MISSION

As the public museum of Los Alamos National Laboratory, the Bradbury Science Museum helps people understand and appreciate the history and work of the Lab from its Manhattan Project origin to today.

Newsletter

Read the Bradbury’s monthly newsletter for events, features from our collections, Lab news, and more!

 

A Brief HIstory

While the first museum for Los Alamos Scientific Laboratory (now Los Alamos National Laboratory) appeared in 1954 in an old ice house on the banks of Ashley Pond, its collection contained classified materials, and it was not open to the general public. The Laboratory’s need for a museum that showcased unclassified objects and welcomed all visitors was realized in 1963 with the opening of its Laboratory Museum and Science Hall, the predecessor for today’s Bradbury Science Museum. 

With a growing collection and thousands of visitors, the Museum and Science Hall moved to a larger site at the Laboratory’s Technical Area 3 (TA-3) in 1965. Visitors enjoyed exhibits for all ages, such as the beloved “Pinocchio,” a simulated chain reaction that used table-tennis balls. In 1970, the museum was renamed in honor of the Laboratory’s longest-serving director, Norris E. Bradbury. 

In 1993, the Bradbury Science Museum moved to its current location at 1450 Central Avenue. Free and open to the public, today the museum creates and provides interactive exhibits and videos that explore the origin of the Lab’s capabilities developed during the Manhattan Project and highlight the Laboratory’s current research and innovations.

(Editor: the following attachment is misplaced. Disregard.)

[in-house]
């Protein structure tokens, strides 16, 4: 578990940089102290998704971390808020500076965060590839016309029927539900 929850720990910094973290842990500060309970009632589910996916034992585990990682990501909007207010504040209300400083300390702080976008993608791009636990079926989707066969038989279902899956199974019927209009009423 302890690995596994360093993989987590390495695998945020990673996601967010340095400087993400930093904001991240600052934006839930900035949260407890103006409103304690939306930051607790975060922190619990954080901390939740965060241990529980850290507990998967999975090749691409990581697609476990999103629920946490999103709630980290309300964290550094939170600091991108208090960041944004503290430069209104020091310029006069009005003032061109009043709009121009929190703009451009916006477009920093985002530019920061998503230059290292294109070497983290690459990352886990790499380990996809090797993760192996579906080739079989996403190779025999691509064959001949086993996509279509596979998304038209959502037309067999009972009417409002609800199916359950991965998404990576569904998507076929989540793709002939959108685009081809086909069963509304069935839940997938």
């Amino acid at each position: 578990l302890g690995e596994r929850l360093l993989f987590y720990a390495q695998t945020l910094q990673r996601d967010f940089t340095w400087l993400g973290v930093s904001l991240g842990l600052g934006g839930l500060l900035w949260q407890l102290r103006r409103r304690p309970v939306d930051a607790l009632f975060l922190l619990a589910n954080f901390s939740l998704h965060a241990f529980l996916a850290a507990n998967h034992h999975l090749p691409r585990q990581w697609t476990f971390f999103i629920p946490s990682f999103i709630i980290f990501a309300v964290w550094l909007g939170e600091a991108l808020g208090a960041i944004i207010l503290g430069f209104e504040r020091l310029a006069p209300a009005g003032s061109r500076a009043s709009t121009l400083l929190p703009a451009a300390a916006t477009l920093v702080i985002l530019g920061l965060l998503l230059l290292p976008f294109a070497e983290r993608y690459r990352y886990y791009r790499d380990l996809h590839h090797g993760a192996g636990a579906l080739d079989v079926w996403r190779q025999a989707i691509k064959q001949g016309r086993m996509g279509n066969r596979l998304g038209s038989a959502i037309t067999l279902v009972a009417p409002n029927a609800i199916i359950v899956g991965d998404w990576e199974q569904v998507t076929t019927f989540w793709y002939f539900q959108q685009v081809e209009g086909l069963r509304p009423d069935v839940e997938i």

Museum Overview

  • Pajarito Plateau

    Learn about the “lay of the land” on the Pajarito Plateau. Find out stats about the Lab as part of the Department of Energy, managed by Triad National Security LLC, and how it fits into the fabric of Northern New Mexico. Then visit the History, Defense and Research Gallery to learn the Lab’s origin story and explore the work we do today. See a sampling of these galleries here.

  • Named after Ray Bradbury?

    No! Named after Norris Bradbury, essential Manhattan Project scientist and who would become the second director of the Lab, transforming it over 20 years from a military outpost to Los Alamos Scientific Laboratory.

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  • Artifacts From Our Collection

    The Bradbury Science Museum is the Lab’s repository for unclassified artifacts representing the scientific accomplishments tracing back to the Lab’s Manhattan Project origins. Have something you think belongs in our collections? Find out what to on our SUPPORT page.

  • Public Forum

    What have you learned at the Bradbury, and what are you thinking? The Public Forum wall is your place to write your thoughts to share with others. Others want to see! Many times one note will lead to a string of others along the same thread.

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Bradbury Science Museum

1450 Central Avenue | Los Alamos, NM 87544 | (505) 667-4444 

Open: Tuesday-Saturday, 10 a.m.-5 p.m., Sunday, 1-5 p.m.

Closed: Mondays, Thanksgiving, Christmas and New Year’s Day

Free Admission

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